Practice wisdom and the more rigorous evidence base, tell us that early intervention with families experiencing problems will benefit children and their families. Investment in universal programs for parents and children is good investment. The programs usually reach those who can and do seek help. Targeted services are good investment too, and bring help to the families who don’t always know they need it.
The families that worry us most are the ones who have high need and are excluded, sometimes by program design or failure to engage, or because they self-exclude. It is their children who are at highest risk of harm and for whom the statutory child protection system exists. On the one side there is a family who can’t or won’t get their children to the GP or to school. On the other are ‘visitors’ who are offering help. What could be easier than that?
In truth, what could be more difficult? For a start, everyone is afraid. The families are fearful of judgement and punishment. They fear losing their children, they fear being found out, they resent external authority. The world they occupy is not the world the visitors know. The visitor is an alien, who assumes the right of entry and the moral right to judge.
The ‘visitor’ – the social worker, health worker, truancy, police, or tenancy officer – is afraid too. Not always and not all of them but if you are new to the job, you are often unprepared for the mess, the threat, the chaos and the attitude. You come offering help and in return you get disdain or anger or bemusement.
We have a choice to continue to focus effort on rescuing children from ‘bad parents’ or we work more with families to be responsible for the good care of their children. Easily said, not easily done. Experience in the UK and elsewhere of attempts to make such radical change, that is, to move from an investigation-driven child rescue system to a family support model, suggests that it cannot be done without significant structural and cultural change.*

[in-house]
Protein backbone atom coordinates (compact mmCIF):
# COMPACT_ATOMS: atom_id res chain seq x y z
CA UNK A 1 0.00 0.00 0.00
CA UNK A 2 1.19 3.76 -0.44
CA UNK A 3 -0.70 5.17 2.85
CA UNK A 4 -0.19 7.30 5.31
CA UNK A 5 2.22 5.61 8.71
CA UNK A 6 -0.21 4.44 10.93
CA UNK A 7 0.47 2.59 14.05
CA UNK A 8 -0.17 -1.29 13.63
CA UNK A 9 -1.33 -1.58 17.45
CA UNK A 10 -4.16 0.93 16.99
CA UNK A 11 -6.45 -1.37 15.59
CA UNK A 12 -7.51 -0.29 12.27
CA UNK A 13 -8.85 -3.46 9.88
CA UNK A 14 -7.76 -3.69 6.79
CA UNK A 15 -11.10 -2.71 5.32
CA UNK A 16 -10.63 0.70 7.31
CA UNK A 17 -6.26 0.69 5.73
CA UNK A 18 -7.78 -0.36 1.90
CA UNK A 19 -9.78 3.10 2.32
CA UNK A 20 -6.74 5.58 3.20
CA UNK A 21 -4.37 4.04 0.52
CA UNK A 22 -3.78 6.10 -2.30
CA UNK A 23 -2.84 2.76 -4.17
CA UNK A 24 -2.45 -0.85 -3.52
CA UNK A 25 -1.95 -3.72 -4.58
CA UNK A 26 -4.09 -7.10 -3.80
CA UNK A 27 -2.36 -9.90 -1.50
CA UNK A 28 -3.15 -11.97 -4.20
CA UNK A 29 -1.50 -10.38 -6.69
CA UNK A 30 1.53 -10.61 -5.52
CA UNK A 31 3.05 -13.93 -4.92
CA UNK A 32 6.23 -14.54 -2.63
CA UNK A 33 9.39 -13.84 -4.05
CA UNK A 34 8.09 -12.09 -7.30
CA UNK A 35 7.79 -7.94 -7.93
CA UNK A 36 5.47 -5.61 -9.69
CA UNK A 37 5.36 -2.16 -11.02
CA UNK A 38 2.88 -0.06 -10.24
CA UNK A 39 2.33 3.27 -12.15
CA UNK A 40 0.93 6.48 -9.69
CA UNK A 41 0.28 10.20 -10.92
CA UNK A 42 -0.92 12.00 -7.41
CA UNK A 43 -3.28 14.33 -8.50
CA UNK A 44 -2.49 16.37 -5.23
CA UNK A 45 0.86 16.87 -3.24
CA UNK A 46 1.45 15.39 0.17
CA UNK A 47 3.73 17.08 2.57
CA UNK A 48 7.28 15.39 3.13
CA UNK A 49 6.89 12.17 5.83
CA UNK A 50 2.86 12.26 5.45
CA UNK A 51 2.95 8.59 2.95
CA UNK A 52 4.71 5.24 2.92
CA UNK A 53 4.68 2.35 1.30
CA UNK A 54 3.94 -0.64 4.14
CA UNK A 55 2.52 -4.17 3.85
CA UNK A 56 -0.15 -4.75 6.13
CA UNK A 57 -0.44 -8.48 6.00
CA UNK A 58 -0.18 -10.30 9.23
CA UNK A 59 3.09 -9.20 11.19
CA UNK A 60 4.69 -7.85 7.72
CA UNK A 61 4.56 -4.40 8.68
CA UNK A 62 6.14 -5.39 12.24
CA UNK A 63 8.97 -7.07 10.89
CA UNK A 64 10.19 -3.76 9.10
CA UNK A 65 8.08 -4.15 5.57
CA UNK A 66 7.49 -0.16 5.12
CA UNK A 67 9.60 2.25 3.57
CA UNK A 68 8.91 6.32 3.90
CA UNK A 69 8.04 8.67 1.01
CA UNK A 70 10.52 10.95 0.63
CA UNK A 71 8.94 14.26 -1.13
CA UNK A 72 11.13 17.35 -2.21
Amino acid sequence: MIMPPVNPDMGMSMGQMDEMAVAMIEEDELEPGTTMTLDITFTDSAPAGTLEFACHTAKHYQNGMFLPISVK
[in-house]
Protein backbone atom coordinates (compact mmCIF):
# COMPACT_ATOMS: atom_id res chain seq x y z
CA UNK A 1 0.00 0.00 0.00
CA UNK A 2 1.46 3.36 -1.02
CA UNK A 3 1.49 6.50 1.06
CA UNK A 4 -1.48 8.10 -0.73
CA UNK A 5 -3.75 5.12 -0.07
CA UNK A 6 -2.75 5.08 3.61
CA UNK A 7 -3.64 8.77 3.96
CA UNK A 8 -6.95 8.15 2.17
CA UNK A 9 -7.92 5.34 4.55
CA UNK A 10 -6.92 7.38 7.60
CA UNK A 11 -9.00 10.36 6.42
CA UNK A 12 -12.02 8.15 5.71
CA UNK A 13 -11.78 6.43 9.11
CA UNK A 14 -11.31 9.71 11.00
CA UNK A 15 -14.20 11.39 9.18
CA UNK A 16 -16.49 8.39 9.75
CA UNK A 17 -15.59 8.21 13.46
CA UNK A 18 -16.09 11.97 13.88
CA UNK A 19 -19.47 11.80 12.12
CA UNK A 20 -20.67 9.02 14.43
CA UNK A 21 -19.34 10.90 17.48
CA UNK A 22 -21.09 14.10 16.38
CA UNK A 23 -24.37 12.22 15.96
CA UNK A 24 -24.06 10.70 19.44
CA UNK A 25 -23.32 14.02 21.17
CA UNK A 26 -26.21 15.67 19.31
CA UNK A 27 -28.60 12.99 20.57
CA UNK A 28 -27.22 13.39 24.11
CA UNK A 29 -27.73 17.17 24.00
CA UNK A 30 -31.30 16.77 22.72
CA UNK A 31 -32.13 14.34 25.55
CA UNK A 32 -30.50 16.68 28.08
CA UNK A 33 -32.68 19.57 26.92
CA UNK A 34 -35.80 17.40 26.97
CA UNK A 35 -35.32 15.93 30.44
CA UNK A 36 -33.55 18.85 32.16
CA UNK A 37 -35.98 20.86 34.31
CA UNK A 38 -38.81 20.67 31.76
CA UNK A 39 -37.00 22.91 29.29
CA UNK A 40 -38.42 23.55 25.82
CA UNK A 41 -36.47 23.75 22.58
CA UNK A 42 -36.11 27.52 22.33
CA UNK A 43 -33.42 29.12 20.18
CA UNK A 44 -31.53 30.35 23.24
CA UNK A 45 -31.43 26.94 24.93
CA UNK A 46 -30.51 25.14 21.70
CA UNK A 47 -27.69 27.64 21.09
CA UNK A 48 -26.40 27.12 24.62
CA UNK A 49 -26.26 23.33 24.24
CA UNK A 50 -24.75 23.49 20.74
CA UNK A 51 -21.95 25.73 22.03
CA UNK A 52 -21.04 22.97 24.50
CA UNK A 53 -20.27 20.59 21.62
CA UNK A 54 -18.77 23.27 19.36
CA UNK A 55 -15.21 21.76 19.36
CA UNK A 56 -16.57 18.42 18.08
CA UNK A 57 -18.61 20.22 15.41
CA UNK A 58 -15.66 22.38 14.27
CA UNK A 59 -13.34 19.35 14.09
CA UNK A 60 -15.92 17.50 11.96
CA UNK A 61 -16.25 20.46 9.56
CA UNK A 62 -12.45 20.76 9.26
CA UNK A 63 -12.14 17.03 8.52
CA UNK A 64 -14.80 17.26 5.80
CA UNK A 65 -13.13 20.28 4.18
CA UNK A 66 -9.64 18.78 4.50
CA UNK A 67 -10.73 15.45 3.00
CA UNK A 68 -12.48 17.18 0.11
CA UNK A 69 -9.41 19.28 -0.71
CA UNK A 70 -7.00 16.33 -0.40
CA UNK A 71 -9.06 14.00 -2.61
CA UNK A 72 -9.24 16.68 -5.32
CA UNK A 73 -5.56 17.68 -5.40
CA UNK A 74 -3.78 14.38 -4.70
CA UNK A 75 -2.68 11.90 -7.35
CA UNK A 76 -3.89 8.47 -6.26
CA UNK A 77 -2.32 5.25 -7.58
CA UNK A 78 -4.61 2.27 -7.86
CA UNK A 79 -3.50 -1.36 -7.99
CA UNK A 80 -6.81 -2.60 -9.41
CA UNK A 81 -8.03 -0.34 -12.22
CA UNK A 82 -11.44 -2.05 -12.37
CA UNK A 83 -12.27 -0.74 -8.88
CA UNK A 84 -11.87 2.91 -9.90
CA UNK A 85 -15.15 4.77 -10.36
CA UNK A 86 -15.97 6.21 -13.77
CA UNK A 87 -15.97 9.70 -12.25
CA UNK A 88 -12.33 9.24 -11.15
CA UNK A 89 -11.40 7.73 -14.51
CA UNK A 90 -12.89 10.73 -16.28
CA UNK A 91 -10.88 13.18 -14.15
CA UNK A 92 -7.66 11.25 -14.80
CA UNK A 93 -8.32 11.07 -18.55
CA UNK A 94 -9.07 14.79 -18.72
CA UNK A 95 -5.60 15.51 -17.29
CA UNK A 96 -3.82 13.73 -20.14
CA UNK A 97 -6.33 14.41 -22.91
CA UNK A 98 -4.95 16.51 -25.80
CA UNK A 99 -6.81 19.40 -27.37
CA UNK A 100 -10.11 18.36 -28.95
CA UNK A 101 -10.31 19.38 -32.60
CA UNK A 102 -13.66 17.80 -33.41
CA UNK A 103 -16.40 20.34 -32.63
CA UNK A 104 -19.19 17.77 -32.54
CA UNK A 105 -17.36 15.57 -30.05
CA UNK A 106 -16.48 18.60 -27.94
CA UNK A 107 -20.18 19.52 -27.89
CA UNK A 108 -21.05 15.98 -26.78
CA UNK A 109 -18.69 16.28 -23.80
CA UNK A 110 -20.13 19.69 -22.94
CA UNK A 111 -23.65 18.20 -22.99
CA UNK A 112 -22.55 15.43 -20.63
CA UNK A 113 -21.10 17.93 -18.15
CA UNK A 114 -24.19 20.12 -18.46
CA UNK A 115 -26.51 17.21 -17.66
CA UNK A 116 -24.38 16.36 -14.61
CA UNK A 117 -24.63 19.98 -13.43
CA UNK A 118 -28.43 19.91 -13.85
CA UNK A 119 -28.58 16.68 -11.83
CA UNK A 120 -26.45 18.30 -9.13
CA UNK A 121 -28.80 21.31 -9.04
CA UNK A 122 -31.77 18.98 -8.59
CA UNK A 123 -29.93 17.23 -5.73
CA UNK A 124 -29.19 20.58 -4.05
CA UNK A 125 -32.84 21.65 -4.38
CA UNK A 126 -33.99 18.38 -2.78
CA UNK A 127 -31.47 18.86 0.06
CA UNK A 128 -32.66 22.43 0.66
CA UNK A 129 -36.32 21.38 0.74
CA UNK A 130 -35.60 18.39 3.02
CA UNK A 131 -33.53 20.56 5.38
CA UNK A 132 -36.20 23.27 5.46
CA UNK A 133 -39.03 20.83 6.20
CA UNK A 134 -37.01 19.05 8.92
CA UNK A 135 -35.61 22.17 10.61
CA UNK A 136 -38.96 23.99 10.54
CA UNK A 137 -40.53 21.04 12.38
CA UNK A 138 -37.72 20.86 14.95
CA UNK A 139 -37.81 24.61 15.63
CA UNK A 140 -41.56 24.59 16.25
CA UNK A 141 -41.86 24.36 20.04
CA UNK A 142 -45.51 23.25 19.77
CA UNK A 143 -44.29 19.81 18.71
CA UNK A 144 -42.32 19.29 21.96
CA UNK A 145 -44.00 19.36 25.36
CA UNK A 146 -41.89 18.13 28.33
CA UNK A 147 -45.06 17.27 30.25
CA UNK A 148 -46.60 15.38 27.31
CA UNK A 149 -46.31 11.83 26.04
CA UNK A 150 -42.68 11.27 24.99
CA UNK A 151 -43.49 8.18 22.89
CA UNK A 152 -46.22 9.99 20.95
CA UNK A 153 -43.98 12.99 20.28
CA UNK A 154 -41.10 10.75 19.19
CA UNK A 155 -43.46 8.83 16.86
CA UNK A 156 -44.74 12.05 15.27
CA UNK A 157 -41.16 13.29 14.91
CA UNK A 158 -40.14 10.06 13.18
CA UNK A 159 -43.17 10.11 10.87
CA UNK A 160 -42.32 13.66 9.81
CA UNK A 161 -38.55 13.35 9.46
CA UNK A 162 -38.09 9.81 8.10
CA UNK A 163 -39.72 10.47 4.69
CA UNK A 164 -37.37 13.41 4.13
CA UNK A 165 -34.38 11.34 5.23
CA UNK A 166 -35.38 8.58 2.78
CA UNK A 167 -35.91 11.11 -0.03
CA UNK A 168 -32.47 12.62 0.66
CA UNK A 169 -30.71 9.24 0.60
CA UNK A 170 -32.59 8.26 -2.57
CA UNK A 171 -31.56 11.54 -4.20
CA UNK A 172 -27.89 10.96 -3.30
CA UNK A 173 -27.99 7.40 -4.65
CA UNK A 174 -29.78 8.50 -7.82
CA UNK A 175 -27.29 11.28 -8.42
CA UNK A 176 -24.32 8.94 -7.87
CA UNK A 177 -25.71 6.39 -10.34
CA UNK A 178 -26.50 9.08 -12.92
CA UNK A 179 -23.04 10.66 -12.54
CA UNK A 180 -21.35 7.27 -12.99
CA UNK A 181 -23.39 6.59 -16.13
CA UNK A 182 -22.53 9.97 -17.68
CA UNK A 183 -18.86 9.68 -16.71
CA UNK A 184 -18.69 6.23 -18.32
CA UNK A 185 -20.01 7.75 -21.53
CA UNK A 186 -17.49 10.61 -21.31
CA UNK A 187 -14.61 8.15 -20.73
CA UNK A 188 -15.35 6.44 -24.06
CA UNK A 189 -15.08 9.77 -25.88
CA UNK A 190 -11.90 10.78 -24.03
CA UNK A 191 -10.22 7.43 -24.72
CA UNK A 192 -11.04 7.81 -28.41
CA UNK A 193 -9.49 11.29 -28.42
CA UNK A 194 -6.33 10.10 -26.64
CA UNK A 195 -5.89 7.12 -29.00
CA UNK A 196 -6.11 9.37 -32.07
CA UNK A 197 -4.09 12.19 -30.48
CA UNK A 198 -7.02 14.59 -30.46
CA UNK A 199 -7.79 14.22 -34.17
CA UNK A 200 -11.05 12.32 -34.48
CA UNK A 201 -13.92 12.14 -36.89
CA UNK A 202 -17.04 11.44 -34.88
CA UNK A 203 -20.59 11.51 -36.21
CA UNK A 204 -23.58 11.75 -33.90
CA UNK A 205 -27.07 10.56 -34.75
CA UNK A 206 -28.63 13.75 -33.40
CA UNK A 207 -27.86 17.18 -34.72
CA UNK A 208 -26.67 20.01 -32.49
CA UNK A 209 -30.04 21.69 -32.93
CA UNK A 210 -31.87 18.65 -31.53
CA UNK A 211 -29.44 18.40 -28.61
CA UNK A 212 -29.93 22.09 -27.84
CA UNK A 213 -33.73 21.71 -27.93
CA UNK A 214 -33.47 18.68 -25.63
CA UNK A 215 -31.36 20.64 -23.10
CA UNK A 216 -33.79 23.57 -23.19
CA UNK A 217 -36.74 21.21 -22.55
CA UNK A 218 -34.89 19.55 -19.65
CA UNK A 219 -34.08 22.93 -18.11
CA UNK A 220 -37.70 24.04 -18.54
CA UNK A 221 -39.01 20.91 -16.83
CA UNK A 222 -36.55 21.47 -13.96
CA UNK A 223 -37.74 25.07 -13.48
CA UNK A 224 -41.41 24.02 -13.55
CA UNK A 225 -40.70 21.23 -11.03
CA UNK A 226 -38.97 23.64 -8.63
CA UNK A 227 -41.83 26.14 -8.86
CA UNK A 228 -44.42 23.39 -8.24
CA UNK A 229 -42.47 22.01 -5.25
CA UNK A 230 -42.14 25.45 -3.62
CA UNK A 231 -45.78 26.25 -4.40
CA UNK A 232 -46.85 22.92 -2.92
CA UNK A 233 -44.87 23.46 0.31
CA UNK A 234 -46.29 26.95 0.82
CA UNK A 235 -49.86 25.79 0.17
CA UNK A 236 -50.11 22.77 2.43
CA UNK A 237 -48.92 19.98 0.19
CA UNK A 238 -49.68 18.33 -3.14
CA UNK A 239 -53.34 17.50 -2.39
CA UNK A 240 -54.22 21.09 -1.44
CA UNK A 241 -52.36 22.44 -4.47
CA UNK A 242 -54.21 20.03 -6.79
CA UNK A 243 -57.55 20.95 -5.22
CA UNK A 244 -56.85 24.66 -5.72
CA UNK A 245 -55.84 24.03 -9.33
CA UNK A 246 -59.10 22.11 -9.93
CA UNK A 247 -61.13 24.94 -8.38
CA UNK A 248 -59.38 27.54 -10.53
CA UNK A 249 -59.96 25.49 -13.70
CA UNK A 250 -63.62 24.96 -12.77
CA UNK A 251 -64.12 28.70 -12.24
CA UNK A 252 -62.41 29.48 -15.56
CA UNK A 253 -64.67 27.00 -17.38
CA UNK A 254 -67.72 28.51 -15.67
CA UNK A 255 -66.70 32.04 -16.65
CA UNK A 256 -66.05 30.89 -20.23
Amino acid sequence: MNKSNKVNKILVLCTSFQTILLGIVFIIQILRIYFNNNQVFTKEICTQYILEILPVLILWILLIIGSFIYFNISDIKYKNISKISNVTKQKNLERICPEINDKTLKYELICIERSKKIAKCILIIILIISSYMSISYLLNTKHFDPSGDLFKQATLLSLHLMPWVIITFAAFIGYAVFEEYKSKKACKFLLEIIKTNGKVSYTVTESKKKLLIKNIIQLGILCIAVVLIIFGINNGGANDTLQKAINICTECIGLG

There are many good ideas about the structural change required and some have commenced; fewer ideas about the cultural change. Professor Marianne Berry, then Director of the Australian Centre for Child Protection, addressed cultural change in a public address in SA late last year, when she talked in detail about the importance and challenge of engagement with families. She turned the ‘visitor’s’ view of the family into the family’s view of the visitor. What the family saw was someone in their home who doesn’t look like them, making a list, and leaving them with brochures, letters and phone numbers.
Professor Berry said that the best predictor of good outcomes is engagement. Among other things, this means no judging or blaming parents or children, listening without jumping in to help, working towards goals with the same sense of urgency as the family, providing practical support, and being honest.
In turn the visiting worker needs the calm and wisdom of a senior officer who provides a depth of discussion on return to the office, respect for opinions and shared decisions to act and not react. They will also need flexible funds for some creative solutions and timely cooperation from other agencies as needed.
While the structural changes bringing child health, education and child protection government agencies under one umbrella continue, we need to have a conversation and take action on delivering services in a very different way.
* See Higgins, D and Katz I (2008) Enhancing service systems for protecting children: Promoting child wellbeing and child protection reform in Australia Family Matters No, 80 pp 43-50.
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